In a symbolic protest last month, Sanjay Sathe, an onion-grower from Nashik district in the western Indian state of Maharashtra, sent the sales proceeds from 750 kg of onions — at Indian Rs 1.40 per kg, this amounted to a mere Rs 1,064 (US$ 15) — to Prime Minister Narendra Modi's relief fund.
Is this what Modi means by taking care of farmers?
Shocking and painful.
After 4 months of toil farmer gets Rs 1,064 for 750 kg of onions!
Angry, donates it all +Rs54 by money order to PM Disaster Relief Fund @ArvindKejriwal @SanjayAzadSln @pbhushan1 https://t.co/uIiSO7MPSb
— Main Hoon Na (@neo_pac) December 5, 2018
Other onion farmers soon launched their own brand of protests:
Failed to get returns of even production cost, on Wednesday, Nov 28, Onion Producers at Devala in #Nashik district protests thus by pouring quintals of onions on road, which caused traffic mess @eSakalUpdate #SaveOnionFarmers @ChhaganCBhujbal @NCPspeaks @dhananjay_munde pic.twitter.com/e51FdHwiqd
— Shrimant Mane (@ShrimantSakal) November 28, 2018
Nitin Murade Patil suggests a political interest in the Ram Mandir issue.
This news was not covered by media. Condition of farmer's is worst in MH. Leaders of MH are interested in #RamMandir issue rather that of giving MSP declared by Govt.#FarmersProtest @PMOIndia pic.twitter.com/cx2FVgZtD4
— नितीन मुरादे पाटील (@nitinmurade143) November 29, 2018
But are these low prices reflected in the consumer markets elsewhere in India? In an op-ed in News Laundry, Author Vivek Kaul wrote:
‘The supermarket in Mumbai I buy onions from is selling them at ₹28/kg while the farmer in Nashik is unable to sell his produce for even ₹2/kg. Someone somewhere is making a huge profit of 1900% on this transaction. It is clearly not the farmer.’https://t.co/z3xK5kjqCK
— शिक्षित बेरोज़गार (@kaul_vivek) December 5, 2018
The ability of the government to influence prices of agricultural crops (even the ones that it buys) is basically very limited. [..] Over the years, by not diversifying the crop procurement operations, the government has basically ended up promoting inequality across the country.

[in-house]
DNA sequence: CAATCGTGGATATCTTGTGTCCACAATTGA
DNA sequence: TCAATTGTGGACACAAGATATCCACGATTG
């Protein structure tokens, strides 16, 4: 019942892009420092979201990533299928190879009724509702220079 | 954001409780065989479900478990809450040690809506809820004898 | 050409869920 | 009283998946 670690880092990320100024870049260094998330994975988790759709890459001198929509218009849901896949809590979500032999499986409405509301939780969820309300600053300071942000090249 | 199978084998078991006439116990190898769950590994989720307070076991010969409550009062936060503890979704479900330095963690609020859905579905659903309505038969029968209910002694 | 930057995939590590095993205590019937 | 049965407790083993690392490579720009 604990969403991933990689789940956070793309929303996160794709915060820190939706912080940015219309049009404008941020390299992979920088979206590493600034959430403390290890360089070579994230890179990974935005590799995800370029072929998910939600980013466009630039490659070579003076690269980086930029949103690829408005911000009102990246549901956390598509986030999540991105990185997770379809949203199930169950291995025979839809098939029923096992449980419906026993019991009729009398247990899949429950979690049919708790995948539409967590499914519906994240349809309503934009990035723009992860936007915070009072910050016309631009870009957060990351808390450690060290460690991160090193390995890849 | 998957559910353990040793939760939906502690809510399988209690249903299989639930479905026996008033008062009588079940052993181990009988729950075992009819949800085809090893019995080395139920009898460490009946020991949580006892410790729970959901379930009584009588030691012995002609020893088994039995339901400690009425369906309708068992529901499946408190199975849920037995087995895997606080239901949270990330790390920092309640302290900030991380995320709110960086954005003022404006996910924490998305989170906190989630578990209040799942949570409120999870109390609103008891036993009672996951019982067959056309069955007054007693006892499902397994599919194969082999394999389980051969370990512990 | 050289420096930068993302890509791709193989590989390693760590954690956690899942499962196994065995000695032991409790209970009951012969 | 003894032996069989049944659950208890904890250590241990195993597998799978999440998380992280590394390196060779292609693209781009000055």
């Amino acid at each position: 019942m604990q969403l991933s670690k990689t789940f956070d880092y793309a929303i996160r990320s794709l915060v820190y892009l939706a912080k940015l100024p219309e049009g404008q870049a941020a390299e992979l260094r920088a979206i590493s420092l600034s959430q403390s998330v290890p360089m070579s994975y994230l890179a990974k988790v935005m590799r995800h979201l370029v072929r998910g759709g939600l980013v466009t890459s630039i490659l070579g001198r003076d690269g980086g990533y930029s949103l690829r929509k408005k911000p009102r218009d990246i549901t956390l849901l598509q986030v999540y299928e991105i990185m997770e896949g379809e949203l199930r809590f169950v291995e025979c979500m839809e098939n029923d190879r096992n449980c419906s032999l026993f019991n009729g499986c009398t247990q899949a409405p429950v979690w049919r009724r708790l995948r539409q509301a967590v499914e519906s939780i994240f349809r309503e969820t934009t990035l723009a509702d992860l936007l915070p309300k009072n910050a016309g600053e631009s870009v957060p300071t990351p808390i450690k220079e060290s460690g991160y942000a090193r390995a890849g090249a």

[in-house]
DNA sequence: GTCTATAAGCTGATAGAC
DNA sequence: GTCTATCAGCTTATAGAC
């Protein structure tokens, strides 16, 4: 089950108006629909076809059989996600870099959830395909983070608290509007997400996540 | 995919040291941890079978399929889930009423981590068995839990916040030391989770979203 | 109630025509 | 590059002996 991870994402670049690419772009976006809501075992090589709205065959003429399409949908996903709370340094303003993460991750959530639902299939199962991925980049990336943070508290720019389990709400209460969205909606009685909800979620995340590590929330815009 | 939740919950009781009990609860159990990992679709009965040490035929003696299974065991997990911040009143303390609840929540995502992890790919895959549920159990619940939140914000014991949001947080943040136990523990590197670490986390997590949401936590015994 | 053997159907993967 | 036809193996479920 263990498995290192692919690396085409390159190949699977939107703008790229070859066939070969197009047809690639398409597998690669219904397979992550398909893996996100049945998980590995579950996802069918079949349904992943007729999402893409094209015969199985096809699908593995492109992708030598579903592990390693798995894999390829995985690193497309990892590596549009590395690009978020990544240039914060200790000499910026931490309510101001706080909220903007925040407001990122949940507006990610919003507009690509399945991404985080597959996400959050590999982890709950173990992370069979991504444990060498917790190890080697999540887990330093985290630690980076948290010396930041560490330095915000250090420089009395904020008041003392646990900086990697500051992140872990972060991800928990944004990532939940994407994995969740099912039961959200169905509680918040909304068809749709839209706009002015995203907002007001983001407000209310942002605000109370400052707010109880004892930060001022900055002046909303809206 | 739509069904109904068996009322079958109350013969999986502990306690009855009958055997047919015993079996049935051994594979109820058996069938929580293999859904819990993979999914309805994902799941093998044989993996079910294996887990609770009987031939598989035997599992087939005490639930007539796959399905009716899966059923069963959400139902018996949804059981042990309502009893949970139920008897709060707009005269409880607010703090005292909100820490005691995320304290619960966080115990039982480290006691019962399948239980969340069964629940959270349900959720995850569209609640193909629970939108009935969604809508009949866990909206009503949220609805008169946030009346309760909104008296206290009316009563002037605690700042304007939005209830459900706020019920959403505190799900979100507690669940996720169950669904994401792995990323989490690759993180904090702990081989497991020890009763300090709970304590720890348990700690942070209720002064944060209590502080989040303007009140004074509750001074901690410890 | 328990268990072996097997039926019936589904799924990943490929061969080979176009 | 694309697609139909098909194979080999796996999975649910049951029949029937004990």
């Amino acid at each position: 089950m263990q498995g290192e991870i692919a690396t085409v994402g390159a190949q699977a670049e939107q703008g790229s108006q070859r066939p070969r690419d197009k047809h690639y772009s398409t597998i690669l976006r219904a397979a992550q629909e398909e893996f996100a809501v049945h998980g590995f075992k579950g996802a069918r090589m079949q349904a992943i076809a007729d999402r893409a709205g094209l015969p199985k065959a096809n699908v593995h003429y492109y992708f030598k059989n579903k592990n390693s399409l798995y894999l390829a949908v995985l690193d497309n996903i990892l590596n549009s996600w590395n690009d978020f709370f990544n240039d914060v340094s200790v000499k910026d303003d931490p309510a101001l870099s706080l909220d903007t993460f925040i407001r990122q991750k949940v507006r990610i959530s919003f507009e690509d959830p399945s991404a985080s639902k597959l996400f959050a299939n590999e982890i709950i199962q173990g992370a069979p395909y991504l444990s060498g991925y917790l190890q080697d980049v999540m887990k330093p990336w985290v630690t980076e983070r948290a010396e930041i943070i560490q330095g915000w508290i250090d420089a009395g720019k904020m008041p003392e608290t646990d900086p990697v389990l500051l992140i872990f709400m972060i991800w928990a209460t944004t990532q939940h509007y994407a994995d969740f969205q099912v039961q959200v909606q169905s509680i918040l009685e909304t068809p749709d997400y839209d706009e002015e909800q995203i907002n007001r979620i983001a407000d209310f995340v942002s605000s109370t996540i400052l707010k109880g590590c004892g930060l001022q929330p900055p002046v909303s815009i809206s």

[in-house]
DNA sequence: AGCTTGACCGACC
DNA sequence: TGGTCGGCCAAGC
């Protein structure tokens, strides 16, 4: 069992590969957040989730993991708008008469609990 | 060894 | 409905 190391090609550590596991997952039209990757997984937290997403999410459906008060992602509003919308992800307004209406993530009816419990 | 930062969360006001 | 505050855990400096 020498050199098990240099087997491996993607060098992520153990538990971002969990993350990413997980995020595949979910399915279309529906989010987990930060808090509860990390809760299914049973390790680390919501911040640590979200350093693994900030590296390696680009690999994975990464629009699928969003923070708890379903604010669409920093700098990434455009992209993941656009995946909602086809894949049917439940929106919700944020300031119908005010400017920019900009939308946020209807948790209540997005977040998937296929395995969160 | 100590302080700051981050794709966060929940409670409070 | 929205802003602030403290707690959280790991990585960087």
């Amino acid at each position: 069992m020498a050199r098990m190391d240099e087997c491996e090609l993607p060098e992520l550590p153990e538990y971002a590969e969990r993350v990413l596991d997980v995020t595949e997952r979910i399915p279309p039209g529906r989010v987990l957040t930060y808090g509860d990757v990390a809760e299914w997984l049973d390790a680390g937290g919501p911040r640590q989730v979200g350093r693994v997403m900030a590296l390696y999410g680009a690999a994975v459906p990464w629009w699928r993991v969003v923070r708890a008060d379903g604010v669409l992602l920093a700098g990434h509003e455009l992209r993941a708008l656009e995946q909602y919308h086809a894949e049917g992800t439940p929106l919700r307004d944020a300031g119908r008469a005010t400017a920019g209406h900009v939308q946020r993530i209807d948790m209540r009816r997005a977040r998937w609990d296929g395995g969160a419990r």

Increased costs of production
Moreover, almost 60 percent of farmers are selling their produce below the minimum selling price set by the government, which is not enough to cover their higher total input cost.
“This is our fate… we will die struggling to manage a meal for our family:” Girdhari Lal (55), MP farmer who sold his onions @Rs 1.2 per kg, or 1/5th of cost. “It does not even cover what I owe my workers, let alone my family’s expenses.” https://t.co/KjivEX7zOl via @IndiaSpend
— Samar Halarnkar (@samar11) November 30, 2018
Hope amidst mounting debt?
With increased liability added to the mix, the situation has become untenable. Siddharth Tiwari, writing at Youth Ki Awaaz, explained:
According to the data from All India Debt and Investment Survey (AIDIS), more than 70% of the rural population has one or more standing loans. Decreasing farm income, the rising cost of production, and uncertainty of the market has led to the crippling debts in the farm sector.
Yet, in 2018, the farmers organized and successfully staged two big protests — and their most recent march attracted support from a few opposition party leaders.
— Hindustan Times (@htTweets) December 1, 2018
We are farmers. We do not intend to annoy you. We are upset. We have come from distant places to make you and the government listen to our voices.
The question remains, though: will any of this really change the future of India's farmers?